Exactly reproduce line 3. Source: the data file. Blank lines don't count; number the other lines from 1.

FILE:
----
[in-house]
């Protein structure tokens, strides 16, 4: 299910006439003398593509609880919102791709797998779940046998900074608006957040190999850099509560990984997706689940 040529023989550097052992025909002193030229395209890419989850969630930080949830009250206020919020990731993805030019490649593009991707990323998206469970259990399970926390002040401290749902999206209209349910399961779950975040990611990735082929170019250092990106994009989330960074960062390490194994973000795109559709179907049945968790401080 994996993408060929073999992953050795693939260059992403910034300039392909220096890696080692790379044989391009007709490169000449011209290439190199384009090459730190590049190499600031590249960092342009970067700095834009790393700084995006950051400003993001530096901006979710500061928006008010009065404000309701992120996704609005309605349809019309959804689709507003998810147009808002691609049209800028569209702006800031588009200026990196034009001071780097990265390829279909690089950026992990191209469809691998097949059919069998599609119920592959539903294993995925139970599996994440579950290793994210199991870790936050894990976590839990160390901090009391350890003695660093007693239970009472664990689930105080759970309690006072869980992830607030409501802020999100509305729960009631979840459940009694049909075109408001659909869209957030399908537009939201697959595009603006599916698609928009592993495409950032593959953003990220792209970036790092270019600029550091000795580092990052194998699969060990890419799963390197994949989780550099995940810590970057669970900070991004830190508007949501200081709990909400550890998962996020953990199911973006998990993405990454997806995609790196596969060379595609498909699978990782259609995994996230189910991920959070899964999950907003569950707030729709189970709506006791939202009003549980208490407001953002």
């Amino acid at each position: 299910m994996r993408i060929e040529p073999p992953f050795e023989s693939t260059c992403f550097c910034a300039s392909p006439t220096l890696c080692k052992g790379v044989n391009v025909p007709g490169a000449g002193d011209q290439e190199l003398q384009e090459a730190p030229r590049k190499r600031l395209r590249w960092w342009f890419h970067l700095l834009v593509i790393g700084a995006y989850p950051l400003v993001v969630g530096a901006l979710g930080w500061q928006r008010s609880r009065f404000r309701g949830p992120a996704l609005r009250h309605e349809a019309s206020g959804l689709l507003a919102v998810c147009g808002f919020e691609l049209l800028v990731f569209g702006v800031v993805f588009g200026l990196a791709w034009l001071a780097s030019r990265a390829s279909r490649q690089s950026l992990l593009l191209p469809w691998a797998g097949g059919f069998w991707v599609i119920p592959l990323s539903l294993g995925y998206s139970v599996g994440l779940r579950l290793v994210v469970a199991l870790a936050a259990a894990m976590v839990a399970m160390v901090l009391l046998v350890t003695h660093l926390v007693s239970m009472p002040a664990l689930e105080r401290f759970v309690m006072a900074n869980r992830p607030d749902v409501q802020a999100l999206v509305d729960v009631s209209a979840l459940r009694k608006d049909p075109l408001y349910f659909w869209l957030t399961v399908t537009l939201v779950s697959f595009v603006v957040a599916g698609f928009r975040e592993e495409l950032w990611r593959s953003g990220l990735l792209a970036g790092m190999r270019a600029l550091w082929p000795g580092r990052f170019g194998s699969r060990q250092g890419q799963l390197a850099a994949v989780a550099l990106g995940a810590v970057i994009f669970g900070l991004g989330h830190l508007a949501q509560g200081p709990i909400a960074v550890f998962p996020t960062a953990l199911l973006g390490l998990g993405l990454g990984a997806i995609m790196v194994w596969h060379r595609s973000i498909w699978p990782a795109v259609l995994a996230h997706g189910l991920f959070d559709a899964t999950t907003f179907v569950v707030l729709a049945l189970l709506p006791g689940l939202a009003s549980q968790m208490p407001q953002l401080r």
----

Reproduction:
């Amino acid at each position: 299910m994996r993408i060929e040529p073999p992953f050795e023989s693939t260059c992403f550097c910034a300039s392909p006439t220096l890696c080692k052992g790379v044989n391009v025909p007709g490169a000449g002193d011209q290439e190199l003398q384009e090459a730190p030229r590049k190499r600031l395209r590249w960092w342009f890419h970067l700095l834009v593509i790393g700084a995006y989850p950051l400003v993001v969630g530096a901006l979710g930080w500061q928006r008010s609880r009065f404000r309701g949830p992120a996704l609005r009250h309605e349809a019309s206020g959804l689709l507003a919102v998810c147009g808002f919020e691609l049209l800028v990731f569209g702006v800031v993805f588009g200026l990196a791709w034009l001071a780097s030019r990265a390829s279909r490649q690089s950026l992990l593009l191209p469809w691998a797998g097949g059919f069998w991707v599609i119920p592959l990323s539903l294993g995925y998206s139970v599996g994440l779940r579950l290793v994210v469970a199991l870790a936050a259990a894990m976590v839990a399970m160390v901090l009391l046998v350890t003695h660093l926390v007693s239970m009472p002040a664990l689930e105080r401290f759970v309690m006072a900074n869980r992830p607030d749902v409501q802020a999100l999206v509305d729960v009631s209209a979840l459940r009694k608006d049909p075109l408001y349910f659909w869209l957030t399961v399908t537009l939201v779950s697959f595009v603006v957040a599916g698609f928009r975040e592993e495409l950032w990611r593959s953003g990220l990735l792209a970036g790092m190999r270019a600029l550091w082929p000795g580092r990052f170019g194998s699969r060990q250092g890419q799963l390197a850099a994949v989780a550099l990106g995940a810590v970057i994009f669970g900070l991004g989330h830190l508007a949501q509560g200081p709990i909400a960074v550890f998962p996020t960062a953990l199911l973006g390490l998990g993405l990454g990984a997806i995609m790196v194994w596969h060379r595609s973000i498909w699978p990782a795109v259609l995994a996230h997706g189910l991920f959070d559709a899964t999950t907003f179907v569950v707030l729709a049945l189970l709506p006791g689940l939202a009003s549980q968790m208490p407001q953002l401080r």